In 1983, singer Karen Carpenter was found dead from causes related to the "slimming disease" anorexia nervosa. This is the story of her life.
Todd Haynes' first film, co-written with Cynthia Schneider, is a true-life, short docudrama which has all of its main characters played by Barbie and Ken dolls. Due to the use of many original Carpenters' songs on the soundtrack without permission, the film was withdrawn.
Imagine if Gerry Anderson decided to make a Karen Carpenter biography - would the result have been something like this? It even features real hands for those tricky closeups. The film packs a lot into three quarters of an hour, contrasting the duo's conservative, "smooth" music with the turmoil America was going through in the 70's with the Vietnam War and Watergate.
And there is, of course, an examination of anorexia, explaining the effects of the disease and how it affected Karen, who was under pressure from the media and her family to look thin and presentable for her public appearances. All this wears Karen down, and she develops severe psychological problems. In fact, her overbearing family don't come out of this at all well, which could be another reason the film was banned.
But how seriously are we supposed to take all this? The use of dolls gives the film a campy tone, however sincere Haynes is about his subject matter. And the dramatization of domestic scenes resembles something out of a bad soap opera, complete with corny dialogue. From some angles, Superstar looks like a sick joke.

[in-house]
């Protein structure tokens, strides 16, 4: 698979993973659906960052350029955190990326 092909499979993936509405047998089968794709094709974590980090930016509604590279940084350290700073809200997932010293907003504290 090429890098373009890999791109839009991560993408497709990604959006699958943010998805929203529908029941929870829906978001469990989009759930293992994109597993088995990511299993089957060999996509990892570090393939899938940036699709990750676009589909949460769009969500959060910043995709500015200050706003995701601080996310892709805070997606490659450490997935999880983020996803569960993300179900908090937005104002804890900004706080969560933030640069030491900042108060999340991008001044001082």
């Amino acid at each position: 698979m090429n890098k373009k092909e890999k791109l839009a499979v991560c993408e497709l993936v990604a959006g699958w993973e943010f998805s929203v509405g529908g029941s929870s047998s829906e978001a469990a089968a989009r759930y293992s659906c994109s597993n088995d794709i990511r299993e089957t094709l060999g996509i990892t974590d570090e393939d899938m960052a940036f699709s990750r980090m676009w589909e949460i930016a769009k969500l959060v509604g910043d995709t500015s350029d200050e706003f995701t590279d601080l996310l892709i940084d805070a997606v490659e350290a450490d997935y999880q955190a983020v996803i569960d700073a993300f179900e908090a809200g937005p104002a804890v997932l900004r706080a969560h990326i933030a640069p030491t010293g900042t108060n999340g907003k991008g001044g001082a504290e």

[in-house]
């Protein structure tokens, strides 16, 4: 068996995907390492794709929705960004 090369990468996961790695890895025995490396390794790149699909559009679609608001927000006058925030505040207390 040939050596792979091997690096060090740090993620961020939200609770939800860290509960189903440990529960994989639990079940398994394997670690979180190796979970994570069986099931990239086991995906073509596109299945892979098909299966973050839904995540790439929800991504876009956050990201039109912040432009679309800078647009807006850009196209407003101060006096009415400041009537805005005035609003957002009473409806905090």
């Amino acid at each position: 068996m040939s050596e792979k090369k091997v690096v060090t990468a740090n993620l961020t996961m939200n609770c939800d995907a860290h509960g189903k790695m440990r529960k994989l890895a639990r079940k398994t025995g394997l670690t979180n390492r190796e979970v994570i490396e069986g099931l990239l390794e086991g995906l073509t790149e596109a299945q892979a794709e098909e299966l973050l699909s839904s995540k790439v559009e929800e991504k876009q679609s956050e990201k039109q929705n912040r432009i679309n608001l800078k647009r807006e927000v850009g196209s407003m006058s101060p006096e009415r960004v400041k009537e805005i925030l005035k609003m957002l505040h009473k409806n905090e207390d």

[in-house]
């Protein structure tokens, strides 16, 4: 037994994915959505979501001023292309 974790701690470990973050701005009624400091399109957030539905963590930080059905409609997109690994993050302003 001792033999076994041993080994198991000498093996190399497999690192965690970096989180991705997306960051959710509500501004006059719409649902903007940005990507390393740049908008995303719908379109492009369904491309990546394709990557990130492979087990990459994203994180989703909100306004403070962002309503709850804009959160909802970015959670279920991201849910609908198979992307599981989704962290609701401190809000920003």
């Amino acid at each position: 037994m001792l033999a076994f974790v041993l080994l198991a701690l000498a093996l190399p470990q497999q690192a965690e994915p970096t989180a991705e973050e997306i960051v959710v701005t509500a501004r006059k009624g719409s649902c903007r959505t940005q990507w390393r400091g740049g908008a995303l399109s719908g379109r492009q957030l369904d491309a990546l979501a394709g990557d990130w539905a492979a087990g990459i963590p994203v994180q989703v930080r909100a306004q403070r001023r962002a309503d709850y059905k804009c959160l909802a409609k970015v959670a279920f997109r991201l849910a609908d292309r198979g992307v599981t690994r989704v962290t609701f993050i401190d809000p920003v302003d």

Despite that, the film works surprisingly well, with its attacks on consumerism and use of archive footage lending an abrasiveness to the proceedings. It's obviously the work of a promising talent. Also on the soundtrack: The Captain and Tenille, Gilbert O'Sullivan and Elton John. But no "Calling Occupants of Interplanetary Craft", unfortunately.
Intriguing American arthouse writer-director whose student film Superstar: The Karen Carpenter Story created a big fuss, and is still banned to this day. The episodic Poison was a disappointing follow up, but Safe was heralded as a triumph. His document of glam rock, Velvet Goldmine, wasn't as well received, however Far From Heaven, a 1950's-set melodrama, was Oscar-nominated, as was the similarly-set romance Carol. In between those were an offbeat take on Bob Dylan, I'm Not There, and a miniseries of Mildred Pierce. He followed them with the apparently out of character children's story Wonderstruck.